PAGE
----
Margaret Atwood, originally published by McClelland & Stewart, 1986
Reviewed by Linda Rusenovich
Who are the women in billowy red robes, looking as though they have just stepped out of an Elizabethan time machine into contemporary Washington, D.C.? They were seen in costume protesting outside the Kavanaugh hearings and stood out at the Women’s March in their habits and white winged caps, personifying the “handmaid” character from Margaret Atwood’s The Handmaid’s Tale published more than 25 years ago in 1986.
Atwood’s book imagines a future earth ravaged by pollution and disease. The Caucasian population crashes. Panicked white men take over a large portion of the United States and turn it into a patriarchy called Gilead. They rescind the legal rights of women and minorities. The handmaids are forced to serve as surrogate wombs for the Commanders and their sterile wives. In The Handmaid’s Tale, a young woman known by the pseudonym “Offred” journals her existence as the handmaid of Commander Fred.
Second-wave feminism feared that women’s gains would be eroded during the Reagan era. But while the oppression of women certainly occurs in some places around the globe, our Constitution guarantees women equal rights with men here in the United States. Therefore, it’s difficult to imagine these dystopian scenes occurring in the foreseeable future in Massachusetts, where the story is set. As Offred narrates her days interacting with the other characters, the reader gleans random facts about Gilead’s structure and history. However, so much is left unexplained that the reader has difficulty accepting the premises of the story. How could a revolution like this succeed if carried out by a small minority of the population? Does Atwood think that all or most men would be complicit?
Atwood links the patriarchal structure of Gilead to Judeo-Christian tradition. Her characters quote fragments of the Old and New Testaments of the Bible. For example, the Commander’s household gathers weekly for Bible readings, but the Commander takes verses out of context in order to reinforce the oppressive practices of Gilead’s administrators. Offred views scriptural teachings as archaic and irrelevant. She observes:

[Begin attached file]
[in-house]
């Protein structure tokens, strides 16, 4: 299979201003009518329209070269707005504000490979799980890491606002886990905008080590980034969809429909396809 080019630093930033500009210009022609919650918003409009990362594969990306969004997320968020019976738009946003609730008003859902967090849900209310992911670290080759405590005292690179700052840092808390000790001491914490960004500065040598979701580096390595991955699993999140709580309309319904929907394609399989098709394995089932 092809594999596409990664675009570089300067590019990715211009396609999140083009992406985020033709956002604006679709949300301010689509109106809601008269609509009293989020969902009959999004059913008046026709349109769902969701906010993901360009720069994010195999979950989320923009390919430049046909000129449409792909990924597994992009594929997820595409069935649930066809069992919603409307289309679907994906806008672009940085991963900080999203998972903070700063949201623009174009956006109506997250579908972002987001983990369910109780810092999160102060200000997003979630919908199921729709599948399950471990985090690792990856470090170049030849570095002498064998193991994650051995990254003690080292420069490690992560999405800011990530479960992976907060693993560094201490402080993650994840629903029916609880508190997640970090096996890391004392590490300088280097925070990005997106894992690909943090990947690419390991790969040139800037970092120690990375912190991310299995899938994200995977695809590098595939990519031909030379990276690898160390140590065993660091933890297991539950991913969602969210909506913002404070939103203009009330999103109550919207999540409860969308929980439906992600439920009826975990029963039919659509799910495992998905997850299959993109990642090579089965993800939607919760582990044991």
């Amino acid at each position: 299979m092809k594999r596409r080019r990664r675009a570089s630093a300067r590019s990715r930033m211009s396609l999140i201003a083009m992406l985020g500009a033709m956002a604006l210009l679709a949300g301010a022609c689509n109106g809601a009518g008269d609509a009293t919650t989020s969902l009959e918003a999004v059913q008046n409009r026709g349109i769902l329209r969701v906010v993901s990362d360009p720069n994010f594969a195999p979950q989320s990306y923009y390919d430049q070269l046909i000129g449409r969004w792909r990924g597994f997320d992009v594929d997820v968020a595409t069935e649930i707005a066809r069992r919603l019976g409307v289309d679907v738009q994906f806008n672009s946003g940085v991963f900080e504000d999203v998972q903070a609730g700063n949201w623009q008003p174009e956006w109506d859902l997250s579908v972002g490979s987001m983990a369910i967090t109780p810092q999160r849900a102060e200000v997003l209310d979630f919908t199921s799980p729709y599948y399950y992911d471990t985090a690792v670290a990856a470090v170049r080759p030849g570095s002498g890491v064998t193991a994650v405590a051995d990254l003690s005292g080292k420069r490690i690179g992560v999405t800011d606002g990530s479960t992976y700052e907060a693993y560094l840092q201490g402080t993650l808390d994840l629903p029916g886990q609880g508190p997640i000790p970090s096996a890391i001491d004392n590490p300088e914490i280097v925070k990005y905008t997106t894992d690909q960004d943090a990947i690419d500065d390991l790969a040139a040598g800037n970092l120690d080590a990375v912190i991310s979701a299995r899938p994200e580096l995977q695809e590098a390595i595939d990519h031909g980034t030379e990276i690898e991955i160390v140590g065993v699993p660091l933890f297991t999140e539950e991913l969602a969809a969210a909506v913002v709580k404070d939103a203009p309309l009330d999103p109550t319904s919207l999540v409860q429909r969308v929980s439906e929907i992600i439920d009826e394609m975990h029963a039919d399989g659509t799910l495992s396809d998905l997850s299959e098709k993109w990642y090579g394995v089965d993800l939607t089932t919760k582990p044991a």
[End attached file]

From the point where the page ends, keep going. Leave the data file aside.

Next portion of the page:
It’s the usual story, the usual stories. God to Adam, God to Noah. Be fruitful, and multiply, and replenish the earth. Then comes the moldy old Rachel and Leah stuff we had drummed into us at the Center. (p. 88)
Atwood reveals her own feminist ideals through Offred, who reflects on her losses. Before the Revolution, she had a secure job and income, an egalitarian marriage, and one child in daycare. Offred misses her female coworkers and friends, but trusts no male. Even Luke, Offred’s husband, entertained sympathy for the Revolution at first.
This book is not for younger readers as it includes descriptions of rape and other sex scenes and contains profane language. It falls short on plot, requiring the reader to blindly accept the novel’s implausible premises. One can, however, read it to better understand the symbolism of the Handmaid for feminists. Her message: “Sisters, beware. Your career, family and freedom will never be truly safe from the patriarchy.”
Linda Rusenovich is a free-lance writer, who discusses political ideas with her Great Books group, and has spoken up for the American flag and conservative values before her local Board of Education. She recently celebrated 34 years of marriage and is the mother of four adult children.
Editor’s Note: While The Handmaid’s Tale was initially published in 1986, it remains an important book today because of its resurgence in popularity since the 2016 elections. The handmaid costume itself has become a symbol of abortion rights, which was used by feminists to protest the confirmation of Supreme Court Justice Brett Kavanaugh, as the review notes. Groups clad in handmaid’s gear have also appeared at venues outside of the nation’s capital, including the Golden Globe awards in Hollywood in 2018. A (streaming) television series based on The Handmaid’s Tale premiered in April of 2017 on Hulu.
Despite numerous attempts to ban the book over the years, mostly because of its sexually explicit content and profanity, it remains required reading in some high schools and middle schools. Parents may be allowed to request an alternative, but often, they are not even aware that their children are being exposed to such brutally graphic content as rape, torture, kidnapping, and police brutality. The book’s dystopian message is that biblical Christianity is bad, and deeper even than that, it foreshadows the demise of the United States as a nation, to be replaced by totalitarianism; not exactly uplifting reading for young minds still in their formative stages.